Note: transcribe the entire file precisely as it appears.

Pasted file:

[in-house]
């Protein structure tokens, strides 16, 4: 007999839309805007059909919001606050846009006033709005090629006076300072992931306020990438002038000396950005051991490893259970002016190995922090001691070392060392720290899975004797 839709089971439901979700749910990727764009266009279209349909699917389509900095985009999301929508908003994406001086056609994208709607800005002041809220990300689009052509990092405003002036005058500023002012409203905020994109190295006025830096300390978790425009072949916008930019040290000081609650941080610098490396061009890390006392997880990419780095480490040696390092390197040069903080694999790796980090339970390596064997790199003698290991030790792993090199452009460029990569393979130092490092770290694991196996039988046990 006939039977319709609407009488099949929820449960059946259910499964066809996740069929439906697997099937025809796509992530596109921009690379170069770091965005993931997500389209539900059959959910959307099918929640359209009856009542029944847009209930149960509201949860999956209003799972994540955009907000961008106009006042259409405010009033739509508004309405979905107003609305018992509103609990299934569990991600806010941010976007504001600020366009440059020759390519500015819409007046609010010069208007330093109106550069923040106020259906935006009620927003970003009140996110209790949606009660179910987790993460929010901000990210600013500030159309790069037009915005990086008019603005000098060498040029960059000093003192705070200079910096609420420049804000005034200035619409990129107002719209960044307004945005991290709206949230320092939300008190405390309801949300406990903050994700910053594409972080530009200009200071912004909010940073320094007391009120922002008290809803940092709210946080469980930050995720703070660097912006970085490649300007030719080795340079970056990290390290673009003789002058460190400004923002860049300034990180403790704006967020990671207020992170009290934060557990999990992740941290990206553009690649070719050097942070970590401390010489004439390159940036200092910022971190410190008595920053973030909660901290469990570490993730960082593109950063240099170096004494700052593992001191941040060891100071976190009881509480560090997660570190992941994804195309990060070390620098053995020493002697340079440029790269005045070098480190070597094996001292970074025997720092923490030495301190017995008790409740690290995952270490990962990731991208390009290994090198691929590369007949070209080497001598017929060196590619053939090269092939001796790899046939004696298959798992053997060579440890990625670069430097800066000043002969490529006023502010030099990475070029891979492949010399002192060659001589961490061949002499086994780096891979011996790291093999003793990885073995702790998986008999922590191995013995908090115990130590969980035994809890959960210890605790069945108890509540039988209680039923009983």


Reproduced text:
[in-house]
């Protein structure tokens, strides 16, 4: 007999839309805007059909919001606050846009006033709005090629006076300072992931306020990438002038000396950005051991490893259970002016190995922090001691070392060392720290899975004797 839709089971439901979700749910990727764009266009279209349909699917389509900095985009999301929508908003994406001086056609994208709607800005002041809220990300689009052509990092405003002036005058500023002012409203905020994109190295006025830096300390978790425009072949916008930019040290000081609650941080610098490396061009890390006392997880990419780095480490040696390092390197040069903080694999790796980090339970390596064997790199003698290991030790792993090199452009460029990569393979130092490092770290694991196996039988046990 006939039977319709609407009488099949929820449960059946259910499964066809996740069929439906697997099937025809796509992530596109921009690379170069770091965005993931997500389209539900059959959910959307099918929640359209009856009542029944847009209930149960509201949860999956209003799972994540955009907000961008106009006042259409405010009033739509508004309405979905107003609305018992509103609990299934569990991600806010941010976007504001600020366009440059020759390519500015819409007046609010010069208007330093109106550069923040106020259906935006009620927003970003009140996110209790949606009660179910987790993460929010901000990210600013500030159309790069037009915005990086008019603005000098060498040029960059000093003192705070200079910096609420420049804000005034200035619409990129107002719209960044307004945005991290709206949230320092939300008190405390309801949300406990903050994700910053594409972080530009200009200071912004909010940073320094007391009120922002008290809803940092709210946080469980930050995720703070660097912006970085490649300007030719080795340079970056990290390290673009003789002058460190400004923002860049300034990180403790704006967020990671207020992170009290934060557990999990992740941290990206553009690649070719050097942070970590401390010489004439390159940036200092910022971190410190008595920053973030909660901290469990570490993730960082593109950063240099170096004494700052593992001191941040060891100071976190009881509480560090997660570190992941994804195309990060070390620098053995020493002697340079440029790269005045070098480190070597094996001292970074025997720092923490030495301190017995008790409740690290995952270490990962990731991208390009290994090198691929590369007949070209080497001598017929060196590619053939090269092939001796790899046939004696298959798992053997060579440890990625670069430097800066000043002969490529006023502010030099990475070029891979492949010399002192060659001589961490061949002499086994780096891979011996790291093999003793990885073995702790998986008999922590191995013995908090115990130590969980035994809890959960210890605790069945108890509540039988209680039923009983």